The effects of streaming on mathematics achievement among secondary school pupils in Kisumu, Kenya
Ukanda, Ferdinand Ingubu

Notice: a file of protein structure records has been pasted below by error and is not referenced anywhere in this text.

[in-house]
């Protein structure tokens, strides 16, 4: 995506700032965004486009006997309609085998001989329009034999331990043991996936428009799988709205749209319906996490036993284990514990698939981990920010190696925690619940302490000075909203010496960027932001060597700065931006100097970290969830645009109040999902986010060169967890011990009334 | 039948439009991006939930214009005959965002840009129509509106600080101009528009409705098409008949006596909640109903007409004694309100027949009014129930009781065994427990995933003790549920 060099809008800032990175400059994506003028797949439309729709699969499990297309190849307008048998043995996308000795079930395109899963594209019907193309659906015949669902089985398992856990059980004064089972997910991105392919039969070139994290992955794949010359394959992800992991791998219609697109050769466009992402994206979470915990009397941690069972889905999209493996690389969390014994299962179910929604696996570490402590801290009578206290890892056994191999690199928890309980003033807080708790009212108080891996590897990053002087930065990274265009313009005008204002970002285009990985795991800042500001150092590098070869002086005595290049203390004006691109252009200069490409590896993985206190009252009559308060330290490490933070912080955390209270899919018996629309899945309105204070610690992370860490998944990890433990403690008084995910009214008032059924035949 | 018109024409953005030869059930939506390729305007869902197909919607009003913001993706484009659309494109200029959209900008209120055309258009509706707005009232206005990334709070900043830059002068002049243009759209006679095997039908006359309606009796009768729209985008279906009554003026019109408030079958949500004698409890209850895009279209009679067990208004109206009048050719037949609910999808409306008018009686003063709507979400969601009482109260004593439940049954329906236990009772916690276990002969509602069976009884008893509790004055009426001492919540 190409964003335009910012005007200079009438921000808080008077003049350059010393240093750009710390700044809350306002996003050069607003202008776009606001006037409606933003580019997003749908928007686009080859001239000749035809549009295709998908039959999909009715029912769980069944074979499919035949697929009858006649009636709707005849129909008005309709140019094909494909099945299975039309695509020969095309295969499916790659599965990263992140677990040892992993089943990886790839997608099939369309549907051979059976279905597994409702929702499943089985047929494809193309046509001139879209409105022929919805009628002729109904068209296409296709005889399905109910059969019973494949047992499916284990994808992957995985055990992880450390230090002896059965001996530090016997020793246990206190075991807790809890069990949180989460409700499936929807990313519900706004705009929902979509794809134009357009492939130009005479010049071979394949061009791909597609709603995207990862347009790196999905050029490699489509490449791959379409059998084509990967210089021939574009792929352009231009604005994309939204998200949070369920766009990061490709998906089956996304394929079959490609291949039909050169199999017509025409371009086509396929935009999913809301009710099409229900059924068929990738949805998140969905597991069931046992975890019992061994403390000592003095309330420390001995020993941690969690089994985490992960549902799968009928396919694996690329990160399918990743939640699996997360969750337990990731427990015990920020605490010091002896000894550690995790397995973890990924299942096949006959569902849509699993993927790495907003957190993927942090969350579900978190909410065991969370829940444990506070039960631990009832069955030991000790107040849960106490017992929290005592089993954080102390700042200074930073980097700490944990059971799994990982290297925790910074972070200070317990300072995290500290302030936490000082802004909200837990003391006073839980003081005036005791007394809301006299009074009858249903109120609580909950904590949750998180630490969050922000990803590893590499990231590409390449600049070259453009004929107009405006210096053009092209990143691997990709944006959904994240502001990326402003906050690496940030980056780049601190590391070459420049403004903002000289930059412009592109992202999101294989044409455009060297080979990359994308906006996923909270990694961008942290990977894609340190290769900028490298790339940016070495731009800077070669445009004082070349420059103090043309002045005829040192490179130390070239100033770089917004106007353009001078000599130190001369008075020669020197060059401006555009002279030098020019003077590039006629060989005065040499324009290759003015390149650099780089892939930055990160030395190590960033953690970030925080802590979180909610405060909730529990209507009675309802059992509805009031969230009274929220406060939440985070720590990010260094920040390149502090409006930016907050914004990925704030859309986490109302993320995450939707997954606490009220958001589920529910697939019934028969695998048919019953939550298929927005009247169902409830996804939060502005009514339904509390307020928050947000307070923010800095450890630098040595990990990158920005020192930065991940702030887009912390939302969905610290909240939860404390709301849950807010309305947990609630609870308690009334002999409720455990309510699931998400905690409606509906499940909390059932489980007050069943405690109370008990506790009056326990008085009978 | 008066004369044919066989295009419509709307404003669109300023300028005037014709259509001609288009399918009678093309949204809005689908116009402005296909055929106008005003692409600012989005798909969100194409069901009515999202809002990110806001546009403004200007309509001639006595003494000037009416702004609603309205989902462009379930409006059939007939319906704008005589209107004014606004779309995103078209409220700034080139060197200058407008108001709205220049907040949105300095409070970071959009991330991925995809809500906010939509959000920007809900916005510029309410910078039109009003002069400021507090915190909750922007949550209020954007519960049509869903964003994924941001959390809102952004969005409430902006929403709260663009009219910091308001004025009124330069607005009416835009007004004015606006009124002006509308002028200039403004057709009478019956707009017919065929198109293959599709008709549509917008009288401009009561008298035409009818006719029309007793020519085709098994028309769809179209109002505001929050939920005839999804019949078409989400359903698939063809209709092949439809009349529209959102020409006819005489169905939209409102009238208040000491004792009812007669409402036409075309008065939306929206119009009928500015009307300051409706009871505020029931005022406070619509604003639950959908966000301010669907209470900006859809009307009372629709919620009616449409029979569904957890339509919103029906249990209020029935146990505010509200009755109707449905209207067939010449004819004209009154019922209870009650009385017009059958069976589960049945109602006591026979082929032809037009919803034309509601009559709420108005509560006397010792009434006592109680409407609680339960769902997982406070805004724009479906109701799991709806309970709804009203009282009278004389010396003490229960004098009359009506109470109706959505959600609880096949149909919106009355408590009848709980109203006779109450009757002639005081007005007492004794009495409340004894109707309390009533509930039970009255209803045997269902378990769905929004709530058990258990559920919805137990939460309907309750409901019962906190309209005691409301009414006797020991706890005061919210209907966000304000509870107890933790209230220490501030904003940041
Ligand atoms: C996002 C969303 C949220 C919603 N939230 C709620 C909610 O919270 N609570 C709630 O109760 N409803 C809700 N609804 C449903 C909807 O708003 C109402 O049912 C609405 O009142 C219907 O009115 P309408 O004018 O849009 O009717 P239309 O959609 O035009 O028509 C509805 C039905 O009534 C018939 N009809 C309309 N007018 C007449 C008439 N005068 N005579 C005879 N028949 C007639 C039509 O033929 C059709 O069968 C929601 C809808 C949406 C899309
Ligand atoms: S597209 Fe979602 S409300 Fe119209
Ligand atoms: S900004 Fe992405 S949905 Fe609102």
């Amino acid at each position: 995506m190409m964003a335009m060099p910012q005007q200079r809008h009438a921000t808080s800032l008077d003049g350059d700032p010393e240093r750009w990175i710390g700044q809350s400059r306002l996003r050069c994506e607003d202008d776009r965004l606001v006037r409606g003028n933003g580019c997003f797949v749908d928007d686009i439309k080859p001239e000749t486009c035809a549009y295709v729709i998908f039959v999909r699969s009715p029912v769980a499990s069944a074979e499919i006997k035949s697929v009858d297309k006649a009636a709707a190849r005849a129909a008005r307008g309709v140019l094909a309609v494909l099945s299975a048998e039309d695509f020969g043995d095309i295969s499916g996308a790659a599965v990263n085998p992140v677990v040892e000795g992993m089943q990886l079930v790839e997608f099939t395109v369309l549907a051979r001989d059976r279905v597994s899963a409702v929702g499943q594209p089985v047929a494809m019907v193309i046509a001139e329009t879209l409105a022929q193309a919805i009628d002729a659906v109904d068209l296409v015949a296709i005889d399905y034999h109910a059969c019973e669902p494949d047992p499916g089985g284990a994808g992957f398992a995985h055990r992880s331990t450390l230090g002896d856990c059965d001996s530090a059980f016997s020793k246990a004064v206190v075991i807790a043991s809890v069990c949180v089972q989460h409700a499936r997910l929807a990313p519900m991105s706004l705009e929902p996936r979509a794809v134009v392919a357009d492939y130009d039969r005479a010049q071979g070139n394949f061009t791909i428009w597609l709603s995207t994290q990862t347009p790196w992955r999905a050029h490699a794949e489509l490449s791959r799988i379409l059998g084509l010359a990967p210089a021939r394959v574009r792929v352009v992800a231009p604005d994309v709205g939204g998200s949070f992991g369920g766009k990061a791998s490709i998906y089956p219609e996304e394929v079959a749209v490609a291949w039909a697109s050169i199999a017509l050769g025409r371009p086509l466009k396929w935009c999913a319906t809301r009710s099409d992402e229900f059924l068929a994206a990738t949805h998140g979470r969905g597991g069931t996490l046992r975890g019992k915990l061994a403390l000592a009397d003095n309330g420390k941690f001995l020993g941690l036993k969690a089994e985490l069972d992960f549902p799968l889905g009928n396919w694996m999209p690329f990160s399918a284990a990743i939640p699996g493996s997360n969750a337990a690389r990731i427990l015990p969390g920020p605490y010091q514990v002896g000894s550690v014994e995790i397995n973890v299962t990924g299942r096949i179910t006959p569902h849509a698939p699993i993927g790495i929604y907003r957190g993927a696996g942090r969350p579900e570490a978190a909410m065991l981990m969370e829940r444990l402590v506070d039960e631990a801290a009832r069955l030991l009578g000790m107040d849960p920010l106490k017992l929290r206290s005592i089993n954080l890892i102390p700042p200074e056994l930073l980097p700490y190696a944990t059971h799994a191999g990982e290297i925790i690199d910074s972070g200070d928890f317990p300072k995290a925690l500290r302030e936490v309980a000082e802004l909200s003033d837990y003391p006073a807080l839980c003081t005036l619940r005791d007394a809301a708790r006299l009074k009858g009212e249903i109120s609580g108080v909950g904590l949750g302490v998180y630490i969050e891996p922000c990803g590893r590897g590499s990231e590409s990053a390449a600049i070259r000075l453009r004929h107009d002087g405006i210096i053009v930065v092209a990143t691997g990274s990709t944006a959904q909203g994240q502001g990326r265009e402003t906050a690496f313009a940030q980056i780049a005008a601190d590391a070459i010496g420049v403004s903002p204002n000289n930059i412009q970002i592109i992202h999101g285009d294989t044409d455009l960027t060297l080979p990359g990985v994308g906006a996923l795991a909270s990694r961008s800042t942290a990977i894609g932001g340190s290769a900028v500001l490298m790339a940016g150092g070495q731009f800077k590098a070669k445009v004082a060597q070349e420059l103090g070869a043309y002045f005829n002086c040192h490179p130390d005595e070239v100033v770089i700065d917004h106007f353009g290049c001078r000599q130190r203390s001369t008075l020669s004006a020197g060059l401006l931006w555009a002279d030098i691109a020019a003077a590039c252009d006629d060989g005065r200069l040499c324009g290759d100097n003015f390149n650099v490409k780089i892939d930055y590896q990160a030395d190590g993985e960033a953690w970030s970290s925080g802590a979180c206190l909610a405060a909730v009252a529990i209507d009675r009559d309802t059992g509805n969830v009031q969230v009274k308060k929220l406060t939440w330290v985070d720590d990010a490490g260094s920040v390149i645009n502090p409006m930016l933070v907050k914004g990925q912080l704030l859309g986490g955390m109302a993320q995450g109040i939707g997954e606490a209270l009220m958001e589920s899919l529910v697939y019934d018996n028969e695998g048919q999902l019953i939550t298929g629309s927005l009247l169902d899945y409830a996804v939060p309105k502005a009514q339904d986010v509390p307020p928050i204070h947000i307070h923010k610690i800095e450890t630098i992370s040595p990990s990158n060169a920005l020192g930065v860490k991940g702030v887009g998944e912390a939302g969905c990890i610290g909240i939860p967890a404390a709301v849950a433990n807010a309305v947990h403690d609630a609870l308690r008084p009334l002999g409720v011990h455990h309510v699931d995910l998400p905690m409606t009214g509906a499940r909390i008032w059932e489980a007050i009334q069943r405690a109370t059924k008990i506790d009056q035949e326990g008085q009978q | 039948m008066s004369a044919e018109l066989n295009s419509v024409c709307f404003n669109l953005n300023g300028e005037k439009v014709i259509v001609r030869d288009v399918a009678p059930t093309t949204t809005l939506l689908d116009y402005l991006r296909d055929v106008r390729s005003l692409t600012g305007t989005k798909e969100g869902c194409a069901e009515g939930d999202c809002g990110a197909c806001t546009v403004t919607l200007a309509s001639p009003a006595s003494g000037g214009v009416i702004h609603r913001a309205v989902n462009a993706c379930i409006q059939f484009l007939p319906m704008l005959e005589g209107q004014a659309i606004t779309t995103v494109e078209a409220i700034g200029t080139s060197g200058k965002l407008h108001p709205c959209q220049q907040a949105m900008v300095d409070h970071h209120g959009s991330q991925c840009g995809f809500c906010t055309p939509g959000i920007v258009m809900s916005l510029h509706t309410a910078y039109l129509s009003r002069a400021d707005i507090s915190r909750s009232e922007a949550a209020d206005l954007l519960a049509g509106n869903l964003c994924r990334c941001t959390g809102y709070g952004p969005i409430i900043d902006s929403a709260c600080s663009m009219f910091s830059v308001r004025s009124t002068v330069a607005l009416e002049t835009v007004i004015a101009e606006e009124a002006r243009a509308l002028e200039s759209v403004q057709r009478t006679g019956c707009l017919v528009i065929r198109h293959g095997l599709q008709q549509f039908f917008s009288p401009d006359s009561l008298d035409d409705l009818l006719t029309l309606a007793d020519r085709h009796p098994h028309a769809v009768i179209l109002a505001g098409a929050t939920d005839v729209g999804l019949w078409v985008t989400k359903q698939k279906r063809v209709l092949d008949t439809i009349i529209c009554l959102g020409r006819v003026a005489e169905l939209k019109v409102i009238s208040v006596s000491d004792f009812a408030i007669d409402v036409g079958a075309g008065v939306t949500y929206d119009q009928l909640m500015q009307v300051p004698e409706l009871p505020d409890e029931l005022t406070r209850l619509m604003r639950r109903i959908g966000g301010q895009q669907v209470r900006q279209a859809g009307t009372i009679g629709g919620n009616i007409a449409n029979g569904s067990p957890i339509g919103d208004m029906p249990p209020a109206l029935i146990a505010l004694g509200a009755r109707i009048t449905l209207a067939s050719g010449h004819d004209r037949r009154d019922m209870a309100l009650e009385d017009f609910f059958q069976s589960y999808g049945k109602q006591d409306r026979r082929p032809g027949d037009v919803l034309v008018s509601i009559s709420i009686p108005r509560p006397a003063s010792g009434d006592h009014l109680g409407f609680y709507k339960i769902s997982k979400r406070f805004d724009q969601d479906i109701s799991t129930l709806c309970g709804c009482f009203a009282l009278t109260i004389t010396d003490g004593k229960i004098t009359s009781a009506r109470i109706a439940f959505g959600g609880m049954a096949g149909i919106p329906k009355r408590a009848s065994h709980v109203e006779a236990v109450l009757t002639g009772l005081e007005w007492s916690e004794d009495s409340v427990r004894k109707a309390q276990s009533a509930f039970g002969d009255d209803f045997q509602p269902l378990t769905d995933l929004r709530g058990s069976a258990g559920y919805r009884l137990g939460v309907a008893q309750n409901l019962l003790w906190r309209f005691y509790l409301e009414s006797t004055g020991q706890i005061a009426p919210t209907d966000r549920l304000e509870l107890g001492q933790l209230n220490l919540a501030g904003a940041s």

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This study investigated the effects of streaming on Mathematics achievement. The study examined whether the Learning setting played a significant role in determining pupil achievement and whether the effect of the Learning setting depended upon the Ability level of the pupils. The subjects of the study consisted of Form Three Secondary School pupils (N=48). Purposive sampling was used to select an urban secondary school that streamed its pupils according to Ability. A stratified random sampling technique was used to select the subjects. The stratifying criteria was pupil Ability as determined by end-of-year examination results. A factorial research design was used. The factors studied were: the Learning setting and the Ability levels. The Learning Setting had two levels namely the Individual Learning Setting and the Group Learning Setting. Ability had three levels namely high-ability, medium-ability and low-ability levels. The dependent measures used were the total error scores on two Mathematics tests namely Algebra and Logarithms and Indices. The instruments used for data collection were; two mathematics achievement, an observation checklist to obtain data on interaction in groups; a pupils Questionnaire to determine the pupils' views on streaming; and Learning materials. The tests were administered under examination conditions. The observation data was collected by trained research assistants, while the pupils' Questionnaire was completed immediately after doing the tests. Two-way factorial Analysis of Variance was used to identify the significant effects of the Learning setting and that of Ability on the total error scores, on both Algebra and Logarithms and Indices. It was also used to identify the interaction effects of the Learning setting and Ability on the total error scores. For the Learning setting, the F-values of 3.749 on Algebra and 0.13 on Logarithms and Indices were not significant (P<. 05, 1, 42 DF). For Ability, the F-values of 3.966 on Algebra and 13.58 on Logarithms and Indices were significant (P<. 05, 2, 42 DF). For the interaction of the Learning setting and Ability, the F-values of 1.562 on Algebra and 0.128 on Logarithms and Indices were not significant (P<. 05, 2, 42 DF). AVONA was also used to test the effects of the Mathematics Tasks and its interaction with the Learning setting. For the Mathematics tasks, the F-value of 10.232 for high-ability pupils was significant (P<. 05, 1, 20 DF), that of 3.158 for medium-ability pupils was not significant (P<. 05, 1, 44 DF) and that 0.011 for low-ability pupils was not significant (P<. 0.5, 1, 20 DF). For interaction of the Learning setting and the Mathematics Tasks, the F-values of 0.605 for high-ability pupils and 0.161 for medium ability pupils, the F-values of 4.825 was significant (P<. 05, 1, 20 DF). The above findings indicated that the Learning setting had no significant effect on the performance of the pupils. However descriptive analysis pointed to a clear-cut effect though it was insignificant. There is therefore need for replicating the study, with a larger sample of pupils and also requiring more time for the pupils to master the Tasks properly. The study can also be replicated using tasks in other subjects than Mathematics. However, Ability had a significant effect on the performance of the pupils as expected. The performance at each Ability level was however seen to depend on the Learning setting though the interaction effect of the Learning setting and Ability was not Learning setting though the interaction effect of the Learning setting and Ability was not significant on both the tasks. The medium-ability and low-ability pupils greatly benefited from the Group Learning setting while the Individual setting seemed to favour the high-ability pupils. Analysis of group interaction indicated that the high-ability pupils in nearly every group directed the group- work and delegated work to another members of the group. They thus engaged in peer tuition. The high-ability pupils were able to locate their own area of difficulty by giving explanations. This was quite necessary for high achievement. The medium-ability pupils rarely explained how to carry out calculations but received explanations about them. The low-ability pupils rarely participated in setting up algorithms but often solicited and received explanations from other members. This must have led to their increased performance. When asked to indicate their preferences, the high-ability pupils showed no preference for any one of the Learning settings. The medium-ability and low-ability pupils showed clear preference for the Group setting. The high-ability pupils indicated they liked the streaming practice used in their school. Half of the medium-ability pupils liked the system while the others did not. All the low-ability pupils did not like the streaming practice and thought it did little to help them learn better. From the findings, it was recommended that mixed-ability group discussions should be encouraged in secondary schools. Peer-to-peer teaching should thus be encouraged especially given our very large classes and teacher's inability to attend meaningfully to individual needs in a classroom. Secondary schools should have classes with pupils of mixed-ability. All the pupils be provided with appropriate learning materials. The practice of streaming should be discontinued. It was also recommended that the study be replicate using a larger sample and requiring more time and also in other subjects. A similar study should be carried out at other levels of education like primary schools, colleges and the University.